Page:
Travels With Charlie

By featuring this book as its own post I think I have made it abundantly clear how it has influenced me during my traveling life. I originally read this book in 1962, soon after it was published and have re-read it about a half-dozen times since then. In 1962, I was in the middle of my high school years. That was the time when I was devouring books by Steinbeck, London, and few others. This book started me on a lifelong journey of my fascination with John Steinbeck and just what makes America what it is. I ended up reading all of his novels before I graduated from high school.

Part of this story was about how he took a pickup truck and had a homemade camper built for the back of it. He named his rig “Rocinante” after Don Quixote’s horse. Little did I know when I read this book that I would be doing the same thing about 50 years later. 🙄 I took my truck with 100,000+ miles that was used in my furniture making business and turned it into my own version of Rocinante. I have been traveling the roads with history in mind for the last 6 years in it. I, like Steinbeck, just want to see the country on a personal level. I have many stories to tell you here about those adventures.

Here is a little of what Wikipedia says about this award-winning book:

Travels with Charley: In Search of America is a travelogue written by American author John Steinbeck. It depicts a 1960 road trip around the United States made by Steinbeck, in the company of his standard poodle, Charley. Steinbeck wrote that he was moved by a desire to see his country on a personal level, since he made his living writing about it. He wrote of having many questions going into his journey, the main one being, “What are Americans like today?” However, he found that he had concerns about much of the “new America” he witnessed.

Steinbeck tells of traveling throughout the United States in a specially made camper he named Rocinante, named after Don Quixote’s horse. His travels start in Long Island, New York, and roughly follow the outer border of the United States, from Maine to the Pacific Northwest, down into his native Salinas Valley in California, across to Texas, up through the Deep South, and then back to New York. Such a trip encompasses nearly 10,000 miles.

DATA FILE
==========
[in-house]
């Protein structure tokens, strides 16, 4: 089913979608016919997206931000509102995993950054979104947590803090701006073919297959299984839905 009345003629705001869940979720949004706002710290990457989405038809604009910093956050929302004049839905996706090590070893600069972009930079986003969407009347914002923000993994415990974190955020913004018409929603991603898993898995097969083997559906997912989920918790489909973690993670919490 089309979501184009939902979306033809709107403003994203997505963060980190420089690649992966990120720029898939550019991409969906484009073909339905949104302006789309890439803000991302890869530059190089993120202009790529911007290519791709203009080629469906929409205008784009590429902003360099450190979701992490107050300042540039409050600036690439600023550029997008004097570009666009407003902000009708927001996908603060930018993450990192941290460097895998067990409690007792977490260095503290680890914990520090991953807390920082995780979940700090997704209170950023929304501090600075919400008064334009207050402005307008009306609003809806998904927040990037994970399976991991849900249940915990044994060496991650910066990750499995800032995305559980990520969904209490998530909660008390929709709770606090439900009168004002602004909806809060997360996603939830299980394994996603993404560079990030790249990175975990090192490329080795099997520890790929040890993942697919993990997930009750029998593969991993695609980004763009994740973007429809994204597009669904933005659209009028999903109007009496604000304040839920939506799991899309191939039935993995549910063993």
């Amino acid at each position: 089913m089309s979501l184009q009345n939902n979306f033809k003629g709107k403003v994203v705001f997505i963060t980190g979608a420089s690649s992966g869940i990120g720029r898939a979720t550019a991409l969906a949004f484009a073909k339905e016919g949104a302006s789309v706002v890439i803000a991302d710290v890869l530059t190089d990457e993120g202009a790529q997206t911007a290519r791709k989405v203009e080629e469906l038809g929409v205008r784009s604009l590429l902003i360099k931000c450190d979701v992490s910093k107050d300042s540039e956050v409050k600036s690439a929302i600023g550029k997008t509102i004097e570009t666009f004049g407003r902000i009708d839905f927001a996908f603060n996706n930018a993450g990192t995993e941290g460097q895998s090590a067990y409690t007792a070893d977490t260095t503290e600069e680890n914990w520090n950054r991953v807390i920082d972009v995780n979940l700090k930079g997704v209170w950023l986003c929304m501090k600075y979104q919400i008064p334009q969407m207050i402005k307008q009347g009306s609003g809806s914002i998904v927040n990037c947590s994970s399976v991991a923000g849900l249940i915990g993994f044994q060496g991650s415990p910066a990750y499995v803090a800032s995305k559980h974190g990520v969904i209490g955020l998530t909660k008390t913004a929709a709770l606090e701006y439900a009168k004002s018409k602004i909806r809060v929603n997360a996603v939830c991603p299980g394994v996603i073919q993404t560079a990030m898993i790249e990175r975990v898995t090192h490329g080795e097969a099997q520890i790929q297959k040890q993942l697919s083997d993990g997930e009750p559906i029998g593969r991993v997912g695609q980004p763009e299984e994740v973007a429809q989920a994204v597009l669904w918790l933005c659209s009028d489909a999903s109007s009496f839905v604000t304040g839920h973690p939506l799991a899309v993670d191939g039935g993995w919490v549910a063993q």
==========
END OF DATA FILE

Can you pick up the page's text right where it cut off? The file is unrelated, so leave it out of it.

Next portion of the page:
SOURCE: Travels with Charley – Wikipedia, the free encyclopedia.

Steinbeck’s most famous books were probably “Grapes of Wrath” or “Of Mice and Men” both of which I have also read several times. Steinbeck had a gutsy way of describing events in his novels. A very American way in my mind.

For the last forty plus years whenever I hit the road on a vacation trip I always think of how Steinbeck described his 10,000 mile journey across America and I try to see America with his visions in mind. This book opened my world up to way beyond the small rural town I was living in.

Woody Guthrie Center – Tulsa OK

Woody Guthrie has been a hero of mine since the 1960s when I fell in love with folk music. Woody was one of the original performers in that genre. He became popular during the Great Depression of the 1930s. I know folk music has lost its charm to many but even though I am deaf now, I still remember many of Woodie’s songs. His most popular one was “This Land Was Made For You And Me”. I have been on a lifelong journey to make it our national anthem. It talks more about the “real” America instead of a little known battle in a little known war that is current our national song.

I think the reason I only listened to folk music instead of the Beatles and such is that the lyrics almost always gave a message for many of my generation. Peter, Paul, and Mary simply sang what I believed in those years. Simon & Garfunkel did the same. But I was primarily a Bob Dylan fan, that is until he turned electric in the 1970s. His songs talked to my soul.

I was so excited to see that Woody Guthrie finally had his own museum I couldn’t wait to visit. Here is a gallery of pictures for your pleasure. There wasn’t any Internet in Woody’s day so the two men wearing placards trying to find word during the Depression was the best they could do. If you are ever in Tulsa plan on a visit to this museum and take the time to stroll through the rest of the Brady District where it is located. If you are not fimilar with him it is still worth a visit to understand the messengers of my generation.

They also have a large archive of many of his artistic stuff. He was into way more than just folk songs. If you were a devoted fan you can probably spend half a day there, it not a couple of hours will like dlyo. That area of Santa Fe is very artsy in nature and worth the visit.

Here is a gallery of some of the things you will see there.